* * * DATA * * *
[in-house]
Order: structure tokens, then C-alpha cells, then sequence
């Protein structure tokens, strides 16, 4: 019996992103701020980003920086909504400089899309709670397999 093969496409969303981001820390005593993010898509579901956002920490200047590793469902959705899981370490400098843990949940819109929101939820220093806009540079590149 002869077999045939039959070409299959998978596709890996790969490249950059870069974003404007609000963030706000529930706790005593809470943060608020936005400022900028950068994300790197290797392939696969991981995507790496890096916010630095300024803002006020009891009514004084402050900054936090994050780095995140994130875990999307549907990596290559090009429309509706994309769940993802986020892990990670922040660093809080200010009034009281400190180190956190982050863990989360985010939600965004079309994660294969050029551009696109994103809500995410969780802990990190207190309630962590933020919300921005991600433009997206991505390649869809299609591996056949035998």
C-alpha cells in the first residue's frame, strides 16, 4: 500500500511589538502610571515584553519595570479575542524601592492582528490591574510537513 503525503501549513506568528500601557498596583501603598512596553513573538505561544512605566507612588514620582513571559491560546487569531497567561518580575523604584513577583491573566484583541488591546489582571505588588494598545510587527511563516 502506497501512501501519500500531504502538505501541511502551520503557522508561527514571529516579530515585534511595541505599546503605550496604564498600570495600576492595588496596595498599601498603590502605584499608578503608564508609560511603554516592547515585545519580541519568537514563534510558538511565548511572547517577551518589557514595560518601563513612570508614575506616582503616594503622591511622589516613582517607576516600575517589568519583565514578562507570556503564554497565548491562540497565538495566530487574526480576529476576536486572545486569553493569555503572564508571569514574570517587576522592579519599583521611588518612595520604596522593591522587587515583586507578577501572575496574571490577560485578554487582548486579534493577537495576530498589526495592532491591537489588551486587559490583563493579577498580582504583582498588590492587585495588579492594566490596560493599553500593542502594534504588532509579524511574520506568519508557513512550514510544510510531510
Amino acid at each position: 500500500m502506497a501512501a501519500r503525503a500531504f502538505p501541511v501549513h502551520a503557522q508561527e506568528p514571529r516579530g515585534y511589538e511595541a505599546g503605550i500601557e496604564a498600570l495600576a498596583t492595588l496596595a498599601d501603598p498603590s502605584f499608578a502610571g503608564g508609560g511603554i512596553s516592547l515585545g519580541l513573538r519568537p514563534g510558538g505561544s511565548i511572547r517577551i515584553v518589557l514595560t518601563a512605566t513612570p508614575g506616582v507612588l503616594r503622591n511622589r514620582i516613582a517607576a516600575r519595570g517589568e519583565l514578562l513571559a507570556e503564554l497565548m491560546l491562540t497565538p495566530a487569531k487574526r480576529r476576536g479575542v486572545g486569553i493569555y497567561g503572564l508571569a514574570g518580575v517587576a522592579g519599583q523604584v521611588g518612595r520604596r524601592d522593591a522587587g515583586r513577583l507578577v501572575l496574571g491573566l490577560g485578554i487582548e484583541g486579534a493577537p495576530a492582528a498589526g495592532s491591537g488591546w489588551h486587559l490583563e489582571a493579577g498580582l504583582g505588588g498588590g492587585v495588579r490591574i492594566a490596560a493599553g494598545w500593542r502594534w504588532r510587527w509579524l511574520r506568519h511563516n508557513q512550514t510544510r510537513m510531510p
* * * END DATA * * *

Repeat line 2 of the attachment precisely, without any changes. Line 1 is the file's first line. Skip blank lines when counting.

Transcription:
Order: structure tokens, then C-alpha cells, then sequence